Companies that misuse personal data are hit with eye-watering fines and their reputation is tarnished – sometimes irreparably. Despite this, four in 10 UK-based employees working with data do not believe data ethics is relevant to their role, research has shown.
Data ethics, as defined by Harvard Business School, deals with the moral obligations of gathering, protecting, and using personally identifiable information, and how it affects individuals.
Essentially, anyone who handles data needs to be well-versed in the basic principles of data ethics.
But a survey of 1,000 British employees working with data by analytics automation company Alteryx found 42% do not believe data ethics is their concern.
The findings go against the view held by experts that data ethics should be considered throughout the entire data lifecycle.
The ramifications for companies that get it wrong, particularly those using data for artificial intelligence (AI) and machine learning (ML) applications, can be highly damaging.
One example is when bias sneaks into algorithms, such as Amazon’s ML recruitment tool that was “sexist” against female applicants. The algorithm was designed to narrow down candidates for software developer jobs. Because it was trained on historic data and the industry has been dominated by men, the software taught itself that male candidates were preferable.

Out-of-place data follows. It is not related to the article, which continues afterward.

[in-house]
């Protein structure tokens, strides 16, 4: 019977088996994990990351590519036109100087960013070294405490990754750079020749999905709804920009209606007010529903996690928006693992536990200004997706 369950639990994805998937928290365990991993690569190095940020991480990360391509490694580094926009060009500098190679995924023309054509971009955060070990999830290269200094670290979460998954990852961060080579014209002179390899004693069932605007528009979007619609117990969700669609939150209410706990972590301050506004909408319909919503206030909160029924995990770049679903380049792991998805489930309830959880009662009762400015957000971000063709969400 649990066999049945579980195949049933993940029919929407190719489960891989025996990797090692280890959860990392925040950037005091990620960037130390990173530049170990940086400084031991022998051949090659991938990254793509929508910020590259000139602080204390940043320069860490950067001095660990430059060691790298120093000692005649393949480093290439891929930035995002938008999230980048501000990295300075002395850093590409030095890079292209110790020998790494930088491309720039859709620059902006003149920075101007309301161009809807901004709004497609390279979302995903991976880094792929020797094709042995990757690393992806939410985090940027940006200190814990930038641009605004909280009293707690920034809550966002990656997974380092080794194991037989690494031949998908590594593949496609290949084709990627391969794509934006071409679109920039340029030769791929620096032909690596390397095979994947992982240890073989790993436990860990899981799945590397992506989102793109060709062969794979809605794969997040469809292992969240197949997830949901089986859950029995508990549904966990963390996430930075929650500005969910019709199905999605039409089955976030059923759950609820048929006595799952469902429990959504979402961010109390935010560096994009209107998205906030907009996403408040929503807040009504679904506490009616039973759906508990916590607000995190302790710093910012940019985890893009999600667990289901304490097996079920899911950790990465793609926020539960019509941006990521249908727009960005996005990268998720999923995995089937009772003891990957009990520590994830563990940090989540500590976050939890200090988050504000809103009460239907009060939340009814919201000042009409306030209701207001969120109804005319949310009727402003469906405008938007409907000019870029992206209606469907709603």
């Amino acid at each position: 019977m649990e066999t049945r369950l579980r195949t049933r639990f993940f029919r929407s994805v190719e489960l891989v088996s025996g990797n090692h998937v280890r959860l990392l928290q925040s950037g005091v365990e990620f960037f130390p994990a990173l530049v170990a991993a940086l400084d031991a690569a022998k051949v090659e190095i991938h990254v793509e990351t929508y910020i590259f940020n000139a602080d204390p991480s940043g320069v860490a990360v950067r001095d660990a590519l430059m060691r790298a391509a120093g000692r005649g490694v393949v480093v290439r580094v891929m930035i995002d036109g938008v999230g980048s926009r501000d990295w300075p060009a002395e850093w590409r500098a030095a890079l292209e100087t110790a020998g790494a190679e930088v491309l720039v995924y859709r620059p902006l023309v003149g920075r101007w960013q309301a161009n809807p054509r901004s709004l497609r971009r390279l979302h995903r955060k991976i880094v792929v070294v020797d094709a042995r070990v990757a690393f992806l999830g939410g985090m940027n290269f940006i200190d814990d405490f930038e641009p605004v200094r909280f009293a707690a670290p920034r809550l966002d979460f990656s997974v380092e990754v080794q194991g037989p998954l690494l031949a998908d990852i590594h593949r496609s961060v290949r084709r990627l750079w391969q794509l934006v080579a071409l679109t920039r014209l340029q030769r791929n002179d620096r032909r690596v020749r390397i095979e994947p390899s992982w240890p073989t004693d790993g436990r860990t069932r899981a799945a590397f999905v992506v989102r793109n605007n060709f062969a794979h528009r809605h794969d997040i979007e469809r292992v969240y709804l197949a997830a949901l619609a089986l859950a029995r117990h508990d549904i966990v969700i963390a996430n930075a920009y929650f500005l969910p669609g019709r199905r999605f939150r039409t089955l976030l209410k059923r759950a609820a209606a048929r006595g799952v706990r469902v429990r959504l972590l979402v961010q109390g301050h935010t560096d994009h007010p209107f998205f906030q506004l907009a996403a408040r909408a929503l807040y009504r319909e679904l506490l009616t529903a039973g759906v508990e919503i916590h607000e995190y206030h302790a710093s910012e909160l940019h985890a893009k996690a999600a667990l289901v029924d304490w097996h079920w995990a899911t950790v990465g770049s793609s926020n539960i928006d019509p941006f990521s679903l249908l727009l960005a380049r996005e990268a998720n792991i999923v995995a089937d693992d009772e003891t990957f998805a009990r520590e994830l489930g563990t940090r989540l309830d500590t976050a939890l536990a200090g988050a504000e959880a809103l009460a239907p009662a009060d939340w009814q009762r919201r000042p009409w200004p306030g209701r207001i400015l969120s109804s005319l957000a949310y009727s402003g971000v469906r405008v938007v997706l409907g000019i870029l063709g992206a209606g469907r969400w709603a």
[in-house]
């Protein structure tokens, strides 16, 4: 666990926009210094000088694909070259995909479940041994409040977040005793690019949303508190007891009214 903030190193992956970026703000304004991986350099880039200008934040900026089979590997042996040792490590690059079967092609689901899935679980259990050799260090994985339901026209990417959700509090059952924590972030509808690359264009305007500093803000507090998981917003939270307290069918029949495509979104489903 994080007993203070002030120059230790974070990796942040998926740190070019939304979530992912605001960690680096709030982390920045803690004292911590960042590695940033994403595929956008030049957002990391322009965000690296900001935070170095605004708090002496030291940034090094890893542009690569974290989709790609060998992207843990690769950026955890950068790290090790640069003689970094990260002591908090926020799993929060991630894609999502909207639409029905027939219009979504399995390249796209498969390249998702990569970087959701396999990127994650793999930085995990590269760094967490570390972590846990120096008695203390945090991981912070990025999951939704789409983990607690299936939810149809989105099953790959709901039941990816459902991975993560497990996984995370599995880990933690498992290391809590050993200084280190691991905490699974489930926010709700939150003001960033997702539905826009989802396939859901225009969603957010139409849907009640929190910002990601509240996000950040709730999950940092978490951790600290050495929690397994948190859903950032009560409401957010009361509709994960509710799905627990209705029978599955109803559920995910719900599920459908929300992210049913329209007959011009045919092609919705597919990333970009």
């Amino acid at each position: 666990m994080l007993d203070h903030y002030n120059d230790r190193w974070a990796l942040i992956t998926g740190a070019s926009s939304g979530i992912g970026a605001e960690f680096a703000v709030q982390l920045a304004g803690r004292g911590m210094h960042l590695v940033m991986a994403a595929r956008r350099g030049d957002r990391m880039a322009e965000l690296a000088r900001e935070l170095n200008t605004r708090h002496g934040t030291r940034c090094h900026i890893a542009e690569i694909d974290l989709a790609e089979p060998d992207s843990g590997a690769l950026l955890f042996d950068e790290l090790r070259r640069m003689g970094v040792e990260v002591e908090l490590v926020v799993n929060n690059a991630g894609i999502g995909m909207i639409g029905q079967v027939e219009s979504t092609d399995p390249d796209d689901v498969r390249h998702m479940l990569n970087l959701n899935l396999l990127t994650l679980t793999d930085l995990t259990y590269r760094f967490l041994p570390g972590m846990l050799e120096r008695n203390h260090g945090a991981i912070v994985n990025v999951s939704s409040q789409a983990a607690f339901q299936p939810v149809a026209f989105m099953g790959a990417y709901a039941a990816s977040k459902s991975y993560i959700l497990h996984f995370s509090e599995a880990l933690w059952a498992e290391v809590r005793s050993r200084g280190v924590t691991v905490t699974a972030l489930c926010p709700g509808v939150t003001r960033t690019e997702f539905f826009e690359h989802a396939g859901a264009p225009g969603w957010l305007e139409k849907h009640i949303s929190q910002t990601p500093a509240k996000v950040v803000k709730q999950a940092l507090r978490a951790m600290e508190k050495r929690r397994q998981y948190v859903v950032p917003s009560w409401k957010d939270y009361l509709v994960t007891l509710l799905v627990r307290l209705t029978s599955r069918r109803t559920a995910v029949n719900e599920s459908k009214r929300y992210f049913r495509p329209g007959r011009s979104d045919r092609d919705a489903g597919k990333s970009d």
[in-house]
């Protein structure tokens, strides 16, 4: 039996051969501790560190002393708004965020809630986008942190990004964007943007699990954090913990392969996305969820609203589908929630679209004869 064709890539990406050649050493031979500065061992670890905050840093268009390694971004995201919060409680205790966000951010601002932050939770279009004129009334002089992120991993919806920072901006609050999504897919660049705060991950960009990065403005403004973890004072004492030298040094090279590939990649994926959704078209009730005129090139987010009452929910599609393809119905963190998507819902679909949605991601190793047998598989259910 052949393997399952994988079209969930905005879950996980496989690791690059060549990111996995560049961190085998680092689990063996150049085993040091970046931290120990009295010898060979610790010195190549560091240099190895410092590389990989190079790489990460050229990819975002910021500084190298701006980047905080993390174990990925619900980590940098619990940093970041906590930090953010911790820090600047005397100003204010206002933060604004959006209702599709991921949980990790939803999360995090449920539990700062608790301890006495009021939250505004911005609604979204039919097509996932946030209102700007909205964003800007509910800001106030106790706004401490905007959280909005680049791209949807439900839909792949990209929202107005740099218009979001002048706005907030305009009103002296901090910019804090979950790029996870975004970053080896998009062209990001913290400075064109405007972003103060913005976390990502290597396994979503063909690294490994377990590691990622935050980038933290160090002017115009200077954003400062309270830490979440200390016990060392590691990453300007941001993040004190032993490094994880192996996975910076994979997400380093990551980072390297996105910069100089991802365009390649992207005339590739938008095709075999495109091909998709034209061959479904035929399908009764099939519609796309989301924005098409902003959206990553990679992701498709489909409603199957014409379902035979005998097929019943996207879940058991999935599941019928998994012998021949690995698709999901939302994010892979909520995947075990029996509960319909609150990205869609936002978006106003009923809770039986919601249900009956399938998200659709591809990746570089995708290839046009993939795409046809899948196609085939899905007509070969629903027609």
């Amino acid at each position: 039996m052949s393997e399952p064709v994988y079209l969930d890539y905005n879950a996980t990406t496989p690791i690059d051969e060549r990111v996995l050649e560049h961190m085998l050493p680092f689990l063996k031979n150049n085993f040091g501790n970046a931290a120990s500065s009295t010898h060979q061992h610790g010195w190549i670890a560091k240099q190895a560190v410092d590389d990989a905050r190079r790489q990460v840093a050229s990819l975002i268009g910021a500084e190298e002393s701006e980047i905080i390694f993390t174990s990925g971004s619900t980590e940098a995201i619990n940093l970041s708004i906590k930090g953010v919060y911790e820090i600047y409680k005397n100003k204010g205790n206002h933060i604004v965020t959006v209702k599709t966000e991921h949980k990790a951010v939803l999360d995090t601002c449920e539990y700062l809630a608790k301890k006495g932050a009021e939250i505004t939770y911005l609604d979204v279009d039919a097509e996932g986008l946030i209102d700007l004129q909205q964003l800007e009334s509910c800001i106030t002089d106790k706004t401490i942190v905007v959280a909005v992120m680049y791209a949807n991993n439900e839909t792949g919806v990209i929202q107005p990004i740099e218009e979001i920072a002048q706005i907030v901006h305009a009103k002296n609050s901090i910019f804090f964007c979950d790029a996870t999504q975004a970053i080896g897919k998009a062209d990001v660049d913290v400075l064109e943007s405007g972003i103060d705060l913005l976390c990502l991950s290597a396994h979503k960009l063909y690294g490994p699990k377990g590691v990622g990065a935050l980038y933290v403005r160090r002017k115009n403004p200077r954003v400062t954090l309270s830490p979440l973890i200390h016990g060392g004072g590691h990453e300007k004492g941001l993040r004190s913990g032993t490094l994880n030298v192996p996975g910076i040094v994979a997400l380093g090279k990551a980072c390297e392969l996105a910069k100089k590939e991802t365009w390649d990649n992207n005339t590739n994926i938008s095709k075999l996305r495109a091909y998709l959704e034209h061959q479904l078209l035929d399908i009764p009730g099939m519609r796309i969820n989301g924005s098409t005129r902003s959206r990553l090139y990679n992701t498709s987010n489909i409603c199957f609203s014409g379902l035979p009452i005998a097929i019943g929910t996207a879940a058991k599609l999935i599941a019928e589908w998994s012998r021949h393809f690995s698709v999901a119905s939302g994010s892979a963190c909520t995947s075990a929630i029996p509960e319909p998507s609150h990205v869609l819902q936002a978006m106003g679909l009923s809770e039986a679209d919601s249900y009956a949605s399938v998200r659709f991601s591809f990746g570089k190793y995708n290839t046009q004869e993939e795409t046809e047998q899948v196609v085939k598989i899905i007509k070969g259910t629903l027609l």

Amazon scrapped the tool in 2018.
Apple ran into its own problems in 2019 when its credit card offered a lower credit limit to women than men. Neither Apple or the card issuer, Goldman Sachs, seemed able to explain how the algorithm arrived at that outcome before claiming the algorithm didn’t use gender as a variable.
Worrying conditions around data ethics
One way put forward to counter bias and poor data outcomes is to improve training in the area. But Alteryx’s research again shows a worrying trend, showing that training is only being offered to pre-exisitng experts such as data scientists (40%) and business analysts (29%).
Instead, 29% of workers are opting for informal mentoring on data ethics.
Governments in recent years have sought to address the problem. In the UK, the Data Ethics Framework acts as guidance for public sector companies on how to use data in a responsible manner when planning, implementing, and evaluating a new policy or service.
The framework consists of overarching principles and specific actions. While the former principles are supposed to be applicable throughout the process, specific actions are supposed to help one get through different stages of a project, taking some practical considerations into account.
Alteryx’s research also found that 39% of UK business leaders believe solving the data ethics challenge is someone else’s problem.
“With data scientists remaining wizards in an ivory tower, a much-needed digital-first cultural shift has dramatically stalled,” said Alan Jacobson, chief data and analytic officer at Alteryx. “What we now see is an AI conundrum with no end in sight. While data is increasingly the common language of business, few receive the training to deliver any benefit from it, with the remainder relegated to working in the dark.”